On our walking safari our guides carried rifles
just in case the wildlife got a little too wild. We got to the river where we had to get into a canoe to get across and made a few attempts. We ended up turning around and coming back at least three times due to all the hippos and crocodiles in our path. If you know anything about the hippo, they may look like they are cute and slow but they are actually one of the most vicious and fast animals on land and water. There was quite the anxiety there thinking we would be thrown out of the boat and eaten by multiple predators at any moment.
Later on my friend would take me to the bazaar where the locals had their handmade items. There was such an abundance of talent with beautiful artwork, sculptures, and basketry and the best part was my friend said they like to trade their work for items like ink pens and fishing flies which was very hard to believe but most would trade for items not money. I bought some fantastic artwork there along with several hand carved masks and beautiful baskets. Definitely worth visiting the bazaar if you make it over.
I also was able to go to one of the native villages where people lived in a type of mud hut with elephant grass on the roofs. The people were dressed in typical native dress and jewelry which their ancestors had probably worn something very similar thousands of years before. They were so friendly and welcoming and couldn’t wait to show us everything in their village, their food, the jewelry, how they made their artwork, how they made the roofs on their homes. All the children would run up to us and they loved touching my hair. It was a good visit for a day.
The friends of the family I was staying with later decided to take me over to Zimbabwe to show me the famous Victoria Falls. The drive there was quite the adventure in itself. Turns out there was some sort of civil war going on in the region and in those countries when the military stops your vehicle and tells you to drive them somewhere you have to comply or risk some unpleasantness shortly after saying no. I also found out one night after being stopped by a military tank that there was a curfew and I had violated it, how interesting. These are the things you should find out about before you violate laws in foreign countries.
So once we get to the border of Zambia and Zimbabwe, we had to check in with the border guards and answer a bunch of questions about why we were crossing the border, how long we were staying and so on. One of the guards asked to see my passport, I said passport? why would I need a passport on me to cross the border? Well that set off a bad reaction with the guard and before I knew it they were threatening to arrest me. Luckily the people I was staying with had a small discussion in the corner and probably some money exchanging to keep me out of the pokey. Anyway when we finally arrived at Victoria Falls it was absolutely breathtaking and as many natural wonders are pictures cannot do it justice. They told me that the water had been up in recent months and this was one of the fullest they had seen the falls in years so I went at a good time. They had a bridge that connected two areas of land in front of the falls so you could get fairly close to it, however to get close to it was to be drowned in water from the mist. A fun fact is this particular picture of the falls is of a scene that was actually used in the movie The Last of the Mohicans.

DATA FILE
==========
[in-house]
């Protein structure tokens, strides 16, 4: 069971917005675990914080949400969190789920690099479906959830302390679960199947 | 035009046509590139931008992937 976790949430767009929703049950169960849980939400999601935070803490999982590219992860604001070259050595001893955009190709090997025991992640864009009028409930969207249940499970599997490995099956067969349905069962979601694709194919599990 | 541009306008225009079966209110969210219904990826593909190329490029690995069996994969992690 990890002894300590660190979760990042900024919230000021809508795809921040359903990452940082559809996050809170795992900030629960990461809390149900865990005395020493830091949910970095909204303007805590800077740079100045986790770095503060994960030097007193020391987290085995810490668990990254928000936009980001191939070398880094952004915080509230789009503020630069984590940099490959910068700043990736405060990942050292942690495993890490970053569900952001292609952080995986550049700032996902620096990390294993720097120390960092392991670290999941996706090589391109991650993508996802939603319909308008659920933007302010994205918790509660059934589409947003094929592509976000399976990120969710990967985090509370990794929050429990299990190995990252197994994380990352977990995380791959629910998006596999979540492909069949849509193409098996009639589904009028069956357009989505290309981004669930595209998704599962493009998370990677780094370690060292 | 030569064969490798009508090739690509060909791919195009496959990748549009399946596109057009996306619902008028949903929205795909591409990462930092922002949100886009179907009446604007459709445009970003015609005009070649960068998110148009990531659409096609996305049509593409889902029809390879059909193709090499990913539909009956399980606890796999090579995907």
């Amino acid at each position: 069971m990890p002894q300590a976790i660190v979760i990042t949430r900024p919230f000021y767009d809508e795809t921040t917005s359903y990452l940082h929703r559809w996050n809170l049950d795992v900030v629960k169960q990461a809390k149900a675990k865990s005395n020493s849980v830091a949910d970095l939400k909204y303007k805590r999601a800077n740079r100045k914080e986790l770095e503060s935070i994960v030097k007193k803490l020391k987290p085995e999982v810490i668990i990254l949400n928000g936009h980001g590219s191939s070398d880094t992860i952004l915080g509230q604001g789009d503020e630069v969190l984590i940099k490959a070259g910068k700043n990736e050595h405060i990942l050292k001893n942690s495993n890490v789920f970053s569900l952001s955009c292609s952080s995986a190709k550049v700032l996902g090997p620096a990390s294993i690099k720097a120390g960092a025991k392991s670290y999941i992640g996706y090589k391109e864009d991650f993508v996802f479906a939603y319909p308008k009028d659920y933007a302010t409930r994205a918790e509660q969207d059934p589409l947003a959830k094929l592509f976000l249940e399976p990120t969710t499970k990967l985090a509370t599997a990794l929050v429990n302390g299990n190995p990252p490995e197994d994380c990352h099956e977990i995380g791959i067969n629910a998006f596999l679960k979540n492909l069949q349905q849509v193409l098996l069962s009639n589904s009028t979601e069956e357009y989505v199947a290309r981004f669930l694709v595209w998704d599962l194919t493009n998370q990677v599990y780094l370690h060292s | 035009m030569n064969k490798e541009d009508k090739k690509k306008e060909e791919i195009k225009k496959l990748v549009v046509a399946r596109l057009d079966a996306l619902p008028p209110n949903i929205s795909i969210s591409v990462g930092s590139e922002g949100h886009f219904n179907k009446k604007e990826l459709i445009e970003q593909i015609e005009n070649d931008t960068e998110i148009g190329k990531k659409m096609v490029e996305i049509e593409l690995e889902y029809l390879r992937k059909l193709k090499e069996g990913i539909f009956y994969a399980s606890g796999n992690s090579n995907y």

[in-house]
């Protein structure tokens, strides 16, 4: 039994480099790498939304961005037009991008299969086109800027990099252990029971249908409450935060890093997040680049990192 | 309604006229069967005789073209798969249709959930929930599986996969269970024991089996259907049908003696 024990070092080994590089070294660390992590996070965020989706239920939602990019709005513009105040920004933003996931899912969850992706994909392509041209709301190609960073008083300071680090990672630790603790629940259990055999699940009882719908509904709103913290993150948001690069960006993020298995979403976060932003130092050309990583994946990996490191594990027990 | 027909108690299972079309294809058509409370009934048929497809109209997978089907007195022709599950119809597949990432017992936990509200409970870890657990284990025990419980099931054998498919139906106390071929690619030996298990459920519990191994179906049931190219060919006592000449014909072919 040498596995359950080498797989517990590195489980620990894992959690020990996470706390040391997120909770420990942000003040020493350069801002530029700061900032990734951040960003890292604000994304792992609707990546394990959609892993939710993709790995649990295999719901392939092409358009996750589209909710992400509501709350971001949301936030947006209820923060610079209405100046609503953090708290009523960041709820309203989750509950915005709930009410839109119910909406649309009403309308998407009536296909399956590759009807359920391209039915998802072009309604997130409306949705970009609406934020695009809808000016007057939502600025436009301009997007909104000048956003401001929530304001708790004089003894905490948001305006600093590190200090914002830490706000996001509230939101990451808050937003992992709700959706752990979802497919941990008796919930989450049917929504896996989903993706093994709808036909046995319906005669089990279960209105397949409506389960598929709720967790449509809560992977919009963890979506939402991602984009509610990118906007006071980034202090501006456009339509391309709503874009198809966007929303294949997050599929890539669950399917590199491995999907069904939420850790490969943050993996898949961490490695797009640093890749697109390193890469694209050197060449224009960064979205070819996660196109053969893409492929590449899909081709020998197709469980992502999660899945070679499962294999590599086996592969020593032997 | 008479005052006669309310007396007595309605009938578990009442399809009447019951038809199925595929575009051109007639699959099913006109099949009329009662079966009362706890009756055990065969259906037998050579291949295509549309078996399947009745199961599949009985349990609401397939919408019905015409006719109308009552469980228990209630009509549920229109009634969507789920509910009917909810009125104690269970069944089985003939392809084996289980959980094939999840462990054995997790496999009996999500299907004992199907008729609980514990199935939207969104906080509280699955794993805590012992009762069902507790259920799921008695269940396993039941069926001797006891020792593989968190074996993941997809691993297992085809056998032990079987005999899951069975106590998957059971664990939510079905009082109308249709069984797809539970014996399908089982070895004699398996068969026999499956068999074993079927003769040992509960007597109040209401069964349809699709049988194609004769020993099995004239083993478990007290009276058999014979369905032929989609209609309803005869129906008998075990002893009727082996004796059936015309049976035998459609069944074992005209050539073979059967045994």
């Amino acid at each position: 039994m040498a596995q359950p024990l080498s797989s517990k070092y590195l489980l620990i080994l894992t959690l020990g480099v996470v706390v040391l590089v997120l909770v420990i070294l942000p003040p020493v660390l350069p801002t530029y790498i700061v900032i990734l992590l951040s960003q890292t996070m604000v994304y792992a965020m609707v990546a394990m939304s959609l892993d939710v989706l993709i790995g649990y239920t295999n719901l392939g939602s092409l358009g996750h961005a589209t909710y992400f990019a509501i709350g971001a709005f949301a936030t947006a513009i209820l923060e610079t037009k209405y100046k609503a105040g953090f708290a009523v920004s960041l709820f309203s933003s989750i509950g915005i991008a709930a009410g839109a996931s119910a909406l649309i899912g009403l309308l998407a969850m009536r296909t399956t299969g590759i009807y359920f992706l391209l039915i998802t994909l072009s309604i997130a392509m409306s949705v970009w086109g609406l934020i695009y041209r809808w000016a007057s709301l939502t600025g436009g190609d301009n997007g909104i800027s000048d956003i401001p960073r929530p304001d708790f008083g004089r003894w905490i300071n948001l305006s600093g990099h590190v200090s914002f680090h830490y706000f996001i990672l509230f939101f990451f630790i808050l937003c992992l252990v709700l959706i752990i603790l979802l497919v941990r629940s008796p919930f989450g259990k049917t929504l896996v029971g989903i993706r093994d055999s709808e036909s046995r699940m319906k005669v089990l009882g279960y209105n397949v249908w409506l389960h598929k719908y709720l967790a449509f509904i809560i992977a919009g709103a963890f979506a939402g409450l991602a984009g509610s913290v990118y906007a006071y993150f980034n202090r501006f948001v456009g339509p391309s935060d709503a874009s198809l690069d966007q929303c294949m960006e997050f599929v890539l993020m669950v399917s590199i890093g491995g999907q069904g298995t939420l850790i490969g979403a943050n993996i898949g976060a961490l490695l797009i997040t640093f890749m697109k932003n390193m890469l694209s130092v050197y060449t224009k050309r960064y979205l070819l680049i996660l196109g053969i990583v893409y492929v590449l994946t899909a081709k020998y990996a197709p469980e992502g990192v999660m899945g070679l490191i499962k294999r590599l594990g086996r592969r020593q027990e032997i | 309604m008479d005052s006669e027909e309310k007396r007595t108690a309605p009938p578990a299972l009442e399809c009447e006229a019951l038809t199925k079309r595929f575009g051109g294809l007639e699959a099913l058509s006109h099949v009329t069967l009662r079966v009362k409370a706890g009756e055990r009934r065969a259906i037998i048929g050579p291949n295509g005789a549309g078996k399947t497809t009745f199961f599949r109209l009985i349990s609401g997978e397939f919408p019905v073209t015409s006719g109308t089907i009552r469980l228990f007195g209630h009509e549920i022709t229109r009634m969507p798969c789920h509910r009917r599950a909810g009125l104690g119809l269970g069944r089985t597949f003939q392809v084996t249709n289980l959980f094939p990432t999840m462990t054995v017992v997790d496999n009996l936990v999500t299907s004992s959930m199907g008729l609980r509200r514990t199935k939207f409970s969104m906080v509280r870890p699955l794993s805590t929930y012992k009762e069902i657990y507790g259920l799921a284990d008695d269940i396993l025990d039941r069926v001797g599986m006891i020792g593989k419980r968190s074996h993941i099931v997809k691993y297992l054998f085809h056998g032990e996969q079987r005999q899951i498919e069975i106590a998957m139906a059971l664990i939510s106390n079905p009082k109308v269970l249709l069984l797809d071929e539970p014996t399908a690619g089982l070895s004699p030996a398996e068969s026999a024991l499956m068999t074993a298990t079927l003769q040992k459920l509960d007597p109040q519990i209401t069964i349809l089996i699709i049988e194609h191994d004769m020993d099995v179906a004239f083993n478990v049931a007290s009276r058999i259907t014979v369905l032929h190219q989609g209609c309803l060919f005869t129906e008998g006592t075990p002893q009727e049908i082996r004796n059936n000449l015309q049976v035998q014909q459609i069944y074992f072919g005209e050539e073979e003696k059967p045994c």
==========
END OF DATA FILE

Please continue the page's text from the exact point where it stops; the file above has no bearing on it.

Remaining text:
Another fun thing for me was being able to drive a stick shift on the left side of the road. I thought it would be harder driving but it wasn’t. Using the left hand to shift the gears was definitely a different feel but I did it surprisingly well. I was a little apprehensive driving on the other side of the road due to all the native people that walked and when vehicles went by them they would get out in the road and try to force you to stop and give them a ride, that is until my friend said ‘oh don’t worry about it you can run them over here and not worry about a ticket’ WHAT??!! are you serious I said but apparently that is a socially acceptable attitude there. Very strange just how different social norms and cultures can be from country to country.